What is a Local exhaust ventilation system?

Local exhaust ventilation (LEV) is an engineering system designed to reduce employee exposure to airborne contaminants such as dust, mist, fume, vapour, and gas in the workplace. It does so by capturing the pollution at source and transporting it to a cyclone / prefilter / filter. LEV is the option highest in the hierarchy of control after elimination and substitution of the hazard, which is often not practical. LEV systems may include:

  • Welding fume extraction systems 
  • Spray booths 
  • Wood dust extraction systems 
  • Grinding dust extraction systems 
  • Laboratory fume cupboards 
  • Soldering fume extraction systems 

What are the basic types of ventilation systems?

There are two types of mechanical ventilation systems used in industrial settings; General Industrial Ventilation (GIV) & Local Exhaust Ventilation (LEV). GIV systems reduce the concentration of the air contaminants or controls the amount of heat that accumulates in hot industrial environments, by mixing (diluting) the contaminated air with fresh, clean, uncontaminated air. This ventilation system is also known as Dilution Ventilation. LEV systems capture contaminants at, or very near, the source and exhaust them outside. 

Which airborne contaminants are produced in workplaces that need Local exhaust ventilation systems?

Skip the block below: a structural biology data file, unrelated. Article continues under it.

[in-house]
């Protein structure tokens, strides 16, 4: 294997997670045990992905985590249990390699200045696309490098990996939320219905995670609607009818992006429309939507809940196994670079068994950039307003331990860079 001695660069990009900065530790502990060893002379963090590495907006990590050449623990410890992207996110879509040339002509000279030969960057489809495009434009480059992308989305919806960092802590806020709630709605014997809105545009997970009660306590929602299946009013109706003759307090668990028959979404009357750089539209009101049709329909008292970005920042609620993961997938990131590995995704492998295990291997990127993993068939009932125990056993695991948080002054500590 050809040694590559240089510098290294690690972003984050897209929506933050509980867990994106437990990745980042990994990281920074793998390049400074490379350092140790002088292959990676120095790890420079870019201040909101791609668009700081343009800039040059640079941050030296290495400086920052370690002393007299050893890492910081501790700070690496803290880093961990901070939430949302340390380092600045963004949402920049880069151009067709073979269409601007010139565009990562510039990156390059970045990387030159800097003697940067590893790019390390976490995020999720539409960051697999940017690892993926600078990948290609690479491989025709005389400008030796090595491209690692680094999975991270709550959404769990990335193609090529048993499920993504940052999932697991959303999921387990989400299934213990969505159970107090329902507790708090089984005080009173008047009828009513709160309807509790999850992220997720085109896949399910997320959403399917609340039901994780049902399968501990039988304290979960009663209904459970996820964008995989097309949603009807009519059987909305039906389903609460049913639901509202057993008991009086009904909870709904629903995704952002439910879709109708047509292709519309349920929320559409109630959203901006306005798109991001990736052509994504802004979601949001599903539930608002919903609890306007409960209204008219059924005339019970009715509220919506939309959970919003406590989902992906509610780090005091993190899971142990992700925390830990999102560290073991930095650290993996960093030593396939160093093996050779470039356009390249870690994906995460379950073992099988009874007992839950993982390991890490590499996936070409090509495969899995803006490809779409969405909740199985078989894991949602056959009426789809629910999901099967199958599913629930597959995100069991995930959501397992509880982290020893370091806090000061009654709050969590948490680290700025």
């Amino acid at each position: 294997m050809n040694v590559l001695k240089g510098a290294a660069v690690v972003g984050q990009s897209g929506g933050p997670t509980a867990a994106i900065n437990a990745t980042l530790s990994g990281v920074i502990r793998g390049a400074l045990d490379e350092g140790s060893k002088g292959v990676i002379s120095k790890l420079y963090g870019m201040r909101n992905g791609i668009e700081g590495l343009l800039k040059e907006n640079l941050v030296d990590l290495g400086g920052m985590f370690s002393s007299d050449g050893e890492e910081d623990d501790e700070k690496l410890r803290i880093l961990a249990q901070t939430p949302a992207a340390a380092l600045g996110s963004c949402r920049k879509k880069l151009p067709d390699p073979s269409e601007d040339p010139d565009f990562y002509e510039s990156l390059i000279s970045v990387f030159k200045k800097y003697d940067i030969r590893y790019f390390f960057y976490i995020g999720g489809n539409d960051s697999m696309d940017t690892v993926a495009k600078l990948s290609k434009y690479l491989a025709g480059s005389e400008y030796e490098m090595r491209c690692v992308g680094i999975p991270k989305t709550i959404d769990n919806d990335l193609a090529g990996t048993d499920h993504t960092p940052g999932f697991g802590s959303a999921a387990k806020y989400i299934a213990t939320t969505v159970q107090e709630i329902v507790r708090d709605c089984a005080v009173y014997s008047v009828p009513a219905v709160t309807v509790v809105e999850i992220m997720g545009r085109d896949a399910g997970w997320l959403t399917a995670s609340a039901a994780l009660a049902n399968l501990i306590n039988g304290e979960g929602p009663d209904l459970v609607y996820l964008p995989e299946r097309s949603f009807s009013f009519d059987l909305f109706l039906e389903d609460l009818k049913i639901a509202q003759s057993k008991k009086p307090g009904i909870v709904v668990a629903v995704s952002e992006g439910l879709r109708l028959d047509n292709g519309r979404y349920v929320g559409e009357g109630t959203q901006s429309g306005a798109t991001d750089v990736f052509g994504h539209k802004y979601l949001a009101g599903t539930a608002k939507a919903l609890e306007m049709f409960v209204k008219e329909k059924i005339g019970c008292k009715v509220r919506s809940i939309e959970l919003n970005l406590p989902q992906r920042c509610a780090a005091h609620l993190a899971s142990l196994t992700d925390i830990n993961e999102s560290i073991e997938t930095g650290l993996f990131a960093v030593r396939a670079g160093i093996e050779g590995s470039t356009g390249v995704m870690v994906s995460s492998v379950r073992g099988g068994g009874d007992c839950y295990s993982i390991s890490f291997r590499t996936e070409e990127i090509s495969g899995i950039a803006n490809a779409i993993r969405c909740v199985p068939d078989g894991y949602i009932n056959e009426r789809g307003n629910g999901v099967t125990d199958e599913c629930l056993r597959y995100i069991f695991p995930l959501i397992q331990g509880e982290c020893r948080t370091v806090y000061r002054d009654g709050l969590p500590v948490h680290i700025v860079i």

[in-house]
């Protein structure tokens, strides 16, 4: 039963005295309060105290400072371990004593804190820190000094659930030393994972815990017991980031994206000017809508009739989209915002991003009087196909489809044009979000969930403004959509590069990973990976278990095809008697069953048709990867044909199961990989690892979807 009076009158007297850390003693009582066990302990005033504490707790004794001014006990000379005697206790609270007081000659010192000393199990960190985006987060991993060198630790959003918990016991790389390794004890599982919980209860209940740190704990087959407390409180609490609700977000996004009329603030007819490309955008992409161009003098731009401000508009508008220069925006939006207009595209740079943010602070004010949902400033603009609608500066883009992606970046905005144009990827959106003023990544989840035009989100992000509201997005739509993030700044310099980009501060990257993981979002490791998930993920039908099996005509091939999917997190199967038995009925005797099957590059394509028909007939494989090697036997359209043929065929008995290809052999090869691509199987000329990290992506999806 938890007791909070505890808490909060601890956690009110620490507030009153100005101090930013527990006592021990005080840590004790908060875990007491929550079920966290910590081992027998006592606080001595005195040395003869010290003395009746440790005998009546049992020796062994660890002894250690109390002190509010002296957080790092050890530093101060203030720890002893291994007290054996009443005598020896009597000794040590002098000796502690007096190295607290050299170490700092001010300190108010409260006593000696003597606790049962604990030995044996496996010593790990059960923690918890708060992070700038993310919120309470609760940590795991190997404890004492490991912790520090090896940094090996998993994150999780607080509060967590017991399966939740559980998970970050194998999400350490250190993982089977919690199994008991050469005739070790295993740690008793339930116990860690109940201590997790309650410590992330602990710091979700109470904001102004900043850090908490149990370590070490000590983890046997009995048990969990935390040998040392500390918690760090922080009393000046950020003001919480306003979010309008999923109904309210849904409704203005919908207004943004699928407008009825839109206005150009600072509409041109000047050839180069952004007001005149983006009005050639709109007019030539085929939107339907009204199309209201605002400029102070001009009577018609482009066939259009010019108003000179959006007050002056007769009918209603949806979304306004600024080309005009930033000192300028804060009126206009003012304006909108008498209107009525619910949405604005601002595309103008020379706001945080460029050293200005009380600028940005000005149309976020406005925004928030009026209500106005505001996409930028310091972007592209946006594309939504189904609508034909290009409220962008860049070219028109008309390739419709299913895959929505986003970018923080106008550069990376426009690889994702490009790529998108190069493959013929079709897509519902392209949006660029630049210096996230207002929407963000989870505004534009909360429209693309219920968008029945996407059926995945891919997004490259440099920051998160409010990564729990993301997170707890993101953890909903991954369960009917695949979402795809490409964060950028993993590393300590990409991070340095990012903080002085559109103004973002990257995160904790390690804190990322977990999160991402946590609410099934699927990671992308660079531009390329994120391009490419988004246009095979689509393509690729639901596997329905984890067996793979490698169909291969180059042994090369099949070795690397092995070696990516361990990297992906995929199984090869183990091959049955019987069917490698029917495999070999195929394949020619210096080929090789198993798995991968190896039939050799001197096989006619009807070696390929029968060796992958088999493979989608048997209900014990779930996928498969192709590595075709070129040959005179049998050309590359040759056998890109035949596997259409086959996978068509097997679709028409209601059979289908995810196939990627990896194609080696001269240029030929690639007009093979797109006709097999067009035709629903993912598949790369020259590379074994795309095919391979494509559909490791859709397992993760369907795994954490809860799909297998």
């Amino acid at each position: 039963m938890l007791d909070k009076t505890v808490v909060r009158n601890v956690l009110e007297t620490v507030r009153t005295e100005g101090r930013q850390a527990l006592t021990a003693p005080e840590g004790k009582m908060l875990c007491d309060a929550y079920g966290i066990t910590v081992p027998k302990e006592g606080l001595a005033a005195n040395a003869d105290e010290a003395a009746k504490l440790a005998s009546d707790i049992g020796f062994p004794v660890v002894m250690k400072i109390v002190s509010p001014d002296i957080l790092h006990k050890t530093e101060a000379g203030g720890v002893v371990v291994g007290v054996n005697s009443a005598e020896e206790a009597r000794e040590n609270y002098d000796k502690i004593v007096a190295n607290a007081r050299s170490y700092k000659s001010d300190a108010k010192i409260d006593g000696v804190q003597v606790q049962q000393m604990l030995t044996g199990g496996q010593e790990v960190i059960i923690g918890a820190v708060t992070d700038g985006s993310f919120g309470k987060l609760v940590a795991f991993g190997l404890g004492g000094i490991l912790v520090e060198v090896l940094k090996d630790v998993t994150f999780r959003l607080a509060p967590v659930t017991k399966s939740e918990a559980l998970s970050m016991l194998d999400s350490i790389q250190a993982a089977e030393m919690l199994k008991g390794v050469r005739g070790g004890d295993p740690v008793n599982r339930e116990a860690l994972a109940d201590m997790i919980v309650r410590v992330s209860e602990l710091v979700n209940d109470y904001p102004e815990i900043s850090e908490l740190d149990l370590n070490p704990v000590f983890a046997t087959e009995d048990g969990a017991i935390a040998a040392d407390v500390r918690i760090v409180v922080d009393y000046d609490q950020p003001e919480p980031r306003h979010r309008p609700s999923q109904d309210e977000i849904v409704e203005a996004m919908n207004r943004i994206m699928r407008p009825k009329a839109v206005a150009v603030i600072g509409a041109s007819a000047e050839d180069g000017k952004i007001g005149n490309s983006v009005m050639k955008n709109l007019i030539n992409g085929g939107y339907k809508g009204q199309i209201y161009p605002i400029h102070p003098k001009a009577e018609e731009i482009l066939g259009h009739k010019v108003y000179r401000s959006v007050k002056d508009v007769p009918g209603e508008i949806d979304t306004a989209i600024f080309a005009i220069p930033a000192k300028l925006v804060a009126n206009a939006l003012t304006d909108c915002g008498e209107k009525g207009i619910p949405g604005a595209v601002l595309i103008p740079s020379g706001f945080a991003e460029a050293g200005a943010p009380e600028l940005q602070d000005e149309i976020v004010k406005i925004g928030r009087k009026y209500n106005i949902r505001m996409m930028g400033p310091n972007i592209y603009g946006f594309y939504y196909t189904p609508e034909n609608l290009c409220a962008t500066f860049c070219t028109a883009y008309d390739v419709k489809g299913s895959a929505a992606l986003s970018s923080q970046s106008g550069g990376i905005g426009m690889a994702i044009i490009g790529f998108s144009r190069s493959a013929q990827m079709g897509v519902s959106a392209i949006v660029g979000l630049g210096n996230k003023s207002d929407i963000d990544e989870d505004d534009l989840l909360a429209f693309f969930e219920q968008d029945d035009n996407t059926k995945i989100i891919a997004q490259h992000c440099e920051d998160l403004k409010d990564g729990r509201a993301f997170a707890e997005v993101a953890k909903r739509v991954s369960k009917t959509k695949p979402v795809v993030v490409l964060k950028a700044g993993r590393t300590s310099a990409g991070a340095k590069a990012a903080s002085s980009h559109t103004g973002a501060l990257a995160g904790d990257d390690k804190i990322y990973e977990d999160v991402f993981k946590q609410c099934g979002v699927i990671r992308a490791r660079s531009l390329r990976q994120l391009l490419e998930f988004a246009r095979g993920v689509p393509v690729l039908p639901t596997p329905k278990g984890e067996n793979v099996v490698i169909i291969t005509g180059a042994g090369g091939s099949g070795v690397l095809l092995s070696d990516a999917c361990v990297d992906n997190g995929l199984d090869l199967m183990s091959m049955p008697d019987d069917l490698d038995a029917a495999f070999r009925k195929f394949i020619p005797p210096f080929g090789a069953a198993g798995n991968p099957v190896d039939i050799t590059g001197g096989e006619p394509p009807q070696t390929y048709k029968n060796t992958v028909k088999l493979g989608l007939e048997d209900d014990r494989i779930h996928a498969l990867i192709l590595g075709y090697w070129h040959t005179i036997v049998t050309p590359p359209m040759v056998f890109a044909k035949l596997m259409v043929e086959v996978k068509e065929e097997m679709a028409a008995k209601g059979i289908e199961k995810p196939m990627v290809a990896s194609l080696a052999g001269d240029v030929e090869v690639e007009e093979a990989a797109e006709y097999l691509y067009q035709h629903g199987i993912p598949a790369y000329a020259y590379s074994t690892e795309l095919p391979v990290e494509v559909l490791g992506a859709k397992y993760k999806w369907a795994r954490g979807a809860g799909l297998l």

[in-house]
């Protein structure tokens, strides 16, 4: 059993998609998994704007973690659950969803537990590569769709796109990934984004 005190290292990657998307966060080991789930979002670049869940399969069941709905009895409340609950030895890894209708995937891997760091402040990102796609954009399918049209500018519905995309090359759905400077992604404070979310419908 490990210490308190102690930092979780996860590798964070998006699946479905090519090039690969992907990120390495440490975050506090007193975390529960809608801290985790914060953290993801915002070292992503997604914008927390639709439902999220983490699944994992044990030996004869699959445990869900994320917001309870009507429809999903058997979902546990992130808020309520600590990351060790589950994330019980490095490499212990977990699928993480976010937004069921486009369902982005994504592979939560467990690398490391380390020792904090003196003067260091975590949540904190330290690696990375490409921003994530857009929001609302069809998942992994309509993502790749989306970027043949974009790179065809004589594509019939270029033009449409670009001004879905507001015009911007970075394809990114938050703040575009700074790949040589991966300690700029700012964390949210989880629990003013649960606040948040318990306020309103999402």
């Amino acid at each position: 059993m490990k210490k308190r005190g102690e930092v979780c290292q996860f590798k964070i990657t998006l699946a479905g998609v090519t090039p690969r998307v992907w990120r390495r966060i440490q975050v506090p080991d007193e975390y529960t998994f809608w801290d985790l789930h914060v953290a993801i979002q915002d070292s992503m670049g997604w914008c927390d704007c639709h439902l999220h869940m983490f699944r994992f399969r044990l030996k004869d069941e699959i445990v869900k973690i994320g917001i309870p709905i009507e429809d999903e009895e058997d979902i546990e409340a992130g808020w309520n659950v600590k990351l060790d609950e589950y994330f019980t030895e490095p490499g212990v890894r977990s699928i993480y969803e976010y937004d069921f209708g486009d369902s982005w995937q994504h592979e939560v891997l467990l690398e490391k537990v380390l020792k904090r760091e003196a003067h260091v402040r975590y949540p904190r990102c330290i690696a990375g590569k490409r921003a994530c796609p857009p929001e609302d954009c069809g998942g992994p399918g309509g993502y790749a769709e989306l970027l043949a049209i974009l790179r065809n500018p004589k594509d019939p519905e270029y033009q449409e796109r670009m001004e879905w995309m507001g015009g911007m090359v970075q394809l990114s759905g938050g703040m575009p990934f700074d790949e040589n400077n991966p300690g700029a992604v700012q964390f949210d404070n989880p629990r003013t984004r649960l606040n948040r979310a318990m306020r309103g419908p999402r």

Typically, the most common workplaces that require a LEV System, have processes that can potentially produce the following airborne contaminants:

Mineral Dusts: Usually a result of extracting and processing minerals such as quartz, coal or cement (mineral dusts often contain silica, which is particularly dangerous).

Welding Fumes: Such as aluminium, arsenic, beryllium, lead and manganese.

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Metallic Dusts: such as lead and cadmium, nickel, beryllium and their compounds.

Chemical Dusts: such as ammonia, detergents and pesticides.

Gases: Such as carbon monoxide, chlorine, nitrogen dioxide and phosgene

Vegetable Dusts: From wood, flour, cotton, tea, and pollens usually found in manufacturing plants.

Fibres: From wool, ceramic, nylon and carbon.

Moulds and Spores: Can usually exist in damp, poorly ventilated environments.

How does a Local exhaust ventilation system work?

A LEV System works by:

  • Sucking in air and collecting the airborne contaminants.
  • Carrying the airborne contaminants away from the workplace.
  • Cleaning the air and removing or discharging the contaminants.

The primary elements of a LEV system are:

A hood: This is where the airborne contaminants enter the system.

Ducting: This safely transports the contaminants to a filter/cleaner/exhaust point.

Air cleaner, filter or scrubber: This filters and cleans the extracted air and removes the contaminants, leaving only clean air.

Air mover: This is a fan that powers the entire extraction system.

Discharge: This releases the extracted air and contaminants into a safe place away from workers.

What are the technical aspects of a Local exhaust ventilation system?